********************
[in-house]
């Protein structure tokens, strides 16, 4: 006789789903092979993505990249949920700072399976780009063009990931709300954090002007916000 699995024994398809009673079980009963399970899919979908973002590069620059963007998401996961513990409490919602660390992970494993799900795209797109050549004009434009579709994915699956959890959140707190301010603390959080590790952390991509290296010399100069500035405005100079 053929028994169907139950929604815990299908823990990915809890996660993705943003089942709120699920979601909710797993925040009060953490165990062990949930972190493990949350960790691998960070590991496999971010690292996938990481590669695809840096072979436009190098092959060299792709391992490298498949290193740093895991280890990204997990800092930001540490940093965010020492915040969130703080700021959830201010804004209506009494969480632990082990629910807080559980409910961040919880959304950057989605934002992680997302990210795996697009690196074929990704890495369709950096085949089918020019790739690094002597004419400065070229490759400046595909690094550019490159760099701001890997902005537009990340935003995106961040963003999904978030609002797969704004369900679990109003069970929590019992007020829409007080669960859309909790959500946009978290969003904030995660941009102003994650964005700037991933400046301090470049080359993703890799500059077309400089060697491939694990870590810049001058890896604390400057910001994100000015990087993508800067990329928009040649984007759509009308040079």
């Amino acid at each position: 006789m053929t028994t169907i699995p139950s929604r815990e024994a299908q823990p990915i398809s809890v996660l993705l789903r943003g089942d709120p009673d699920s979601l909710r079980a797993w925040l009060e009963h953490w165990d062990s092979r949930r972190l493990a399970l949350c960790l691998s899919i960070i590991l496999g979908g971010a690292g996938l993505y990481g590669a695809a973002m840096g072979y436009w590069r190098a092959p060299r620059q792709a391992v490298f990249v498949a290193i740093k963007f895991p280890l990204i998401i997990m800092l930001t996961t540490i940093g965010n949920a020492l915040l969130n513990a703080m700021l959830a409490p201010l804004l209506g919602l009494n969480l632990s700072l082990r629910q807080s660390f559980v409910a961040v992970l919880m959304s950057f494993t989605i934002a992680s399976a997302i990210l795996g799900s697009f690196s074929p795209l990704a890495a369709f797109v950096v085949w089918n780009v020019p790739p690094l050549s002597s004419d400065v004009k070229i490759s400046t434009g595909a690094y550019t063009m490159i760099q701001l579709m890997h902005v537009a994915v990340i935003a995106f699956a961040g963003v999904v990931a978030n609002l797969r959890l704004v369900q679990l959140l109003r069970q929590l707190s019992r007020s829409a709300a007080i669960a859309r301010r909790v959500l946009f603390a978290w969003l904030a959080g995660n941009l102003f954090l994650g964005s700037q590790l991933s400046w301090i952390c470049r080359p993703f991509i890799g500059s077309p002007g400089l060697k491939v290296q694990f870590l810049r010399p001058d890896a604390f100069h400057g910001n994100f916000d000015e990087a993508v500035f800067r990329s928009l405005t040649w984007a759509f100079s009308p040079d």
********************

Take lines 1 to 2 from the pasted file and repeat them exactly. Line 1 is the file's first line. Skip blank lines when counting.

[in-house]
């Protein structure tokens, strides 16, 4: 006789789903092979993505990249949920700072399976780009063009990931709300954090002007916000 699995024994398809009673079980009963399970899919979908973002590069620059963007998401996961513990409490919602660390992970494993799900795209797109050549004009434009579709994915699956959890959140707190301010603390959080590790952390991509290296010399100069500035405005100079 053929028994169907139950929604815990299908823990990915809890996660993705943003089942709120699920979601909710797993925040009060953490165990062990949930972190493990949350960790691998960070590991496999971010690292996938990481590669695809840096072979436009190098092959060299792709391992490298498949290193740093895991280890990204997990800092930001540490940093965010020492915040969130703080700021959830201010804004209506009494969480632990082990629910807080559980409910961040919880959304950057989605934002992680997302990210795996697009690196074929990704890495369709950096085949089918020019790739690094002597004419400065070229490759400046595909690094550019490159760099701001890997902005537009990340935003995106961040963003999904978030609002797969704004369900679990109003069970929590019992007020829409007080669960859309909790959500946009978290969003904030995660941009102003994650964005700037991933400046301090470049080359993703890799500059077309400089060697491939694990870590810049001058890896604390400057910001994100000015990087993508800067990329928009040649984007759509009308040079």